While my science training was originally in molecular ecology, I expanded my horizons and learned more about social science. To help bridge the gap between science and policy, we need to know how these spheres interact. So, I developed a survey which was delivered at the 2023 New Zealand-Australia Antarctic Science Conference. From this survey, we learned there are different ways that researchers interact with the science policy interface to disseminate research. There was a range of experience levels, from scientists who interact with policymakers very closely, to others who are unsure of what role policymakers may play, or who they are. Generally, more senior researchers had contributed more to policy, whereas early career researchers had not yet had the opportunity or become aware of policymaker needs. Read more about this study and recommendations here.

Clare Adams at Scientific Committee meeting

Attending the Scientific Committee meeting in Hobart, Australia in 2022. Photo: Dr. Clare Adams

Finally, I would be remiss to not mention the amazing opportunity to represent New Zealand on the global stage. This was perhaps the best opportunity that this fellowship offered, and the one I will treasure forever. I attended the CCAMLR Working Group on Ecosystem Monitoring and Management in Kochi, India (July 2023) and helped to host the CCAMLR Workshop on Climate Change here in New Zealand (September 2023).

However, my first experience threw me into the deep end at CCAMLR’s Scientific Committee meeting in Hobart, Australia (October 2022), when I was just a month into the job! Scientists can submit their research through their national delegation, here in New Zealand they are usually vetted by the Antarctic Working Group run by our Scientific Committee member, which can then be recommended to the Scientific Committee to support governance decisions. I even had a hand in drafting a submission to CCAMLR (for CCAMLR Special Meeting III on Marine Protected Areas in Santiago, Chile in 2023) on behalf of the New Zealand delegation!

This was a steep learning curve, but it was really rewarding to see a small push forward in New Zealand’s conservation agenda. Being able to see how science can be used to inform policy at an international scale and interacting with international collaborators was a highlight that I would describe as a ‘mini-model-UN with science.’ These experiences tied together my understandings of how governments co-operated with each other to push forward mutual goals.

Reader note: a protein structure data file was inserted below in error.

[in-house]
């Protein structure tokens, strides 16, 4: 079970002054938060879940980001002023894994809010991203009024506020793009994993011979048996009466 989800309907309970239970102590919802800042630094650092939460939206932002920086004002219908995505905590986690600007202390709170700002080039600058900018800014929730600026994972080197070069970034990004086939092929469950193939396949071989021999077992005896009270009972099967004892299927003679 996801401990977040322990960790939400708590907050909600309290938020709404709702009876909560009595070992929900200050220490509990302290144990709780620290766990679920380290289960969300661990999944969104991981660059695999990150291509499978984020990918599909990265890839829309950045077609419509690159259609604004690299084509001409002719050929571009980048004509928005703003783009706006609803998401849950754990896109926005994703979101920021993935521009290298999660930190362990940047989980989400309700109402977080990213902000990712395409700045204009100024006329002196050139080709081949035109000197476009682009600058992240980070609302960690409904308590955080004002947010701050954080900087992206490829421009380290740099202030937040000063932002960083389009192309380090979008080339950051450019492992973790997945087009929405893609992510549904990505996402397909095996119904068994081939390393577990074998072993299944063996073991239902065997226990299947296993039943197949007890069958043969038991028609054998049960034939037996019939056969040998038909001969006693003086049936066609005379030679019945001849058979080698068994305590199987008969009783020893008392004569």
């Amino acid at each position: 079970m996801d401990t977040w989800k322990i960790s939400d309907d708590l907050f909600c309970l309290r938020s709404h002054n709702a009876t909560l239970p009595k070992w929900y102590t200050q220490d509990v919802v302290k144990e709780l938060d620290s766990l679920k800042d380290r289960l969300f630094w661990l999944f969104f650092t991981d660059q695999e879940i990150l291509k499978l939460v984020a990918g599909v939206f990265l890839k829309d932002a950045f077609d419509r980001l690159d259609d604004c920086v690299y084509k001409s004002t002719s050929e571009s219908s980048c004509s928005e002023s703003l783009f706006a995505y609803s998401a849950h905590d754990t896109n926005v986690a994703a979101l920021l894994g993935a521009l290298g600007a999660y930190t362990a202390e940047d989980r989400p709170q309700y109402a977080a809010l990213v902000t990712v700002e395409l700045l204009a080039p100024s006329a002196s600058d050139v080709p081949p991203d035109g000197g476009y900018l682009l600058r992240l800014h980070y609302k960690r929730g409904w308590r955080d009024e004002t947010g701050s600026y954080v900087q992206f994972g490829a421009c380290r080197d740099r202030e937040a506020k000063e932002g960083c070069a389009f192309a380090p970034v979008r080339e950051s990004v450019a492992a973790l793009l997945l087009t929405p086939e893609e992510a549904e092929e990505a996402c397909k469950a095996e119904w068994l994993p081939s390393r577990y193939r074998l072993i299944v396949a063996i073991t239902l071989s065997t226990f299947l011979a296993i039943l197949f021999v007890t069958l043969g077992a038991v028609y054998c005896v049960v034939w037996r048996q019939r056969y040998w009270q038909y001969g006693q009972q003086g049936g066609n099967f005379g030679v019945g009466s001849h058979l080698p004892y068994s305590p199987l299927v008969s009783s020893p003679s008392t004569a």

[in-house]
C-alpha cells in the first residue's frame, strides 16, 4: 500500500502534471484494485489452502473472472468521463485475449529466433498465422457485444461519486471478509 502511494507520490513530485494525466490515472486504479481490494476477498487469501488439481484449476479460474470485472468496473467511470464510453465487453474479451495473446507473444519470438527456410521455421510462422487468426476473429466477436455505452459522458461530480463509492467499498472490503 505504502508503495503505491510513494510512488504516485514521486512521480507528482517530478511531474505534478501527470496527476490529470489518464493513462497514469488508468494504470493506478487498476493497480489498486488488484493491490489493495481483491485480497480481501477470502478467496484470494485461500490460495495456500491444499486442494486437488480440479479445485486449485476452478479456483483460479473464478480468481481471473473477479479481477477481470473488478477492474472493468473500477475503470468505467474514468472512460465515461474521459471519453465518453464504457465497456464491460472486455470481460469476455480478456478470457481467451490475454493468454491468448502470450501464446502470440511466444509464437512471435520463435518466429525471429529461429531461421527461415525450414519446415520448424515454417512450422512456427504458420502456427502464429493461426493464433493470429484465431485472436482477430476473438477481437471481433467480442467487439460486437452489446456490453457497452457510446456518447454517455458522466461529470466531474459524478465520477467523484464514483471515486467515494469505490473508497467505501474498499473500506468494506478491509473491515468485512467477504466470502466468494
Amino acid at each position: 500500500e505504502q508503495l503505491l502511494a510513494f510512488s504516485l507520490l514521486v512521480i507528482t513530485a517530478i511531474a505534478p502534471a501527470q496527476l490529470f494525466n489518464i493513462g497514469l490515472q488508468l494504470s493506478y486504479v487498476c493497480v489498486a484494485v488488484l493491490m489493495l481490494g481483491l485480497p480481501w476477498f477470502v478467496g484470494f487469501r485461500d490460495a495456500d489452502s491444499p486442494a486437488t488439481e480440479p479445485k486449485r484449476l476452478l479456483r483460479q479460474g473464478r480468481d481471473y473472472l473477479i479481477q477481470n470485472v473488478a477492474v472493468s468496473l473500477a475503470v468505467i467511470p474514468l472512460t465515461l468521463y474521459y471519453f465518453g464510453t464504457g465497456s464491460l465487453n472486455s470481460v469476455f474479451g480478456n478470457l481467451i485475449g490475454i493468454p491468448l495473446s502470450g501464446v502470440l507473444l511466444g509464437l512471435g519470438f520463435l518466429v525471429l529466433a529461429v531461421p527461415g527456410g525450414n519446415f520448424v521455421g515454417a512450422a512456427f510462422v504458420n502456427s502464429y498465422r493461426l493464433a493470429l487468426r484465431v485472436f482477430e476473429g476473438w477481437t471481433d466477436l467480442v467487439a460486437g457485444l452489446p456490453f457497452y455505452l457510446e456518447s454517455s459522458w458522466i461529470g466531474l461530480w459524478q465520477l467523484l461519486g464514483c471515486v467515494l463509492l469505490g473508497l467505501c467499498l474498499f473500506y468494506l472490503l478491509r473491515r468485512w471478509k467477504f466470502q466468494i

Fig 6 Hobart

Dr Clare Adams, Nathan Walker, and Alistair Dunn representing New Zealand at the 2022 Scientific Committee meeting in Hobart, Australia.

Of course, my experience would be nothing without those who have taken the time to mentor and help me in this journey. There are too many people to name, and I’m sure I’m forgetting some despite their enormous help, but I would like to at least extend a small “thank you” (in no specific order) to:

  • the government science team: Nathan Walker, Enrique Pardo, Jennifer Devine, and Adam Berry, Alistair Dunn,
  • the ASP leaders: Ian Hawes and Nancy Bertler,
  • and my science-policy help: Natasha Gardiner, Daniela Liggett, Melissa Climo, and Andy Reisinger.

This has been an eye-opening experience and a very cool (no pun intended) position. I’m hoping to take my broader perspective back to the research sector. As an early career researcher, I still have much to learn and hope to integrate my science diplomacy training from this position into an impactful research programme that answers the necessary questions policymakers need to deliver on. I hope MBIE is still considering a narrative CV!

Until next time.

Clare I. M. Adams, PhD.

National Institute of Oceanography

A picture in front of the National Institute of Oceanography while attending the 2023 Working Group on Ecosystem Monitoring and Management meeting in Kochi, India. Pictured: Dr Clare Adams, Dr. Jennifer Devine, Enrique Pardo. Photo: Enrique Pardo, DOC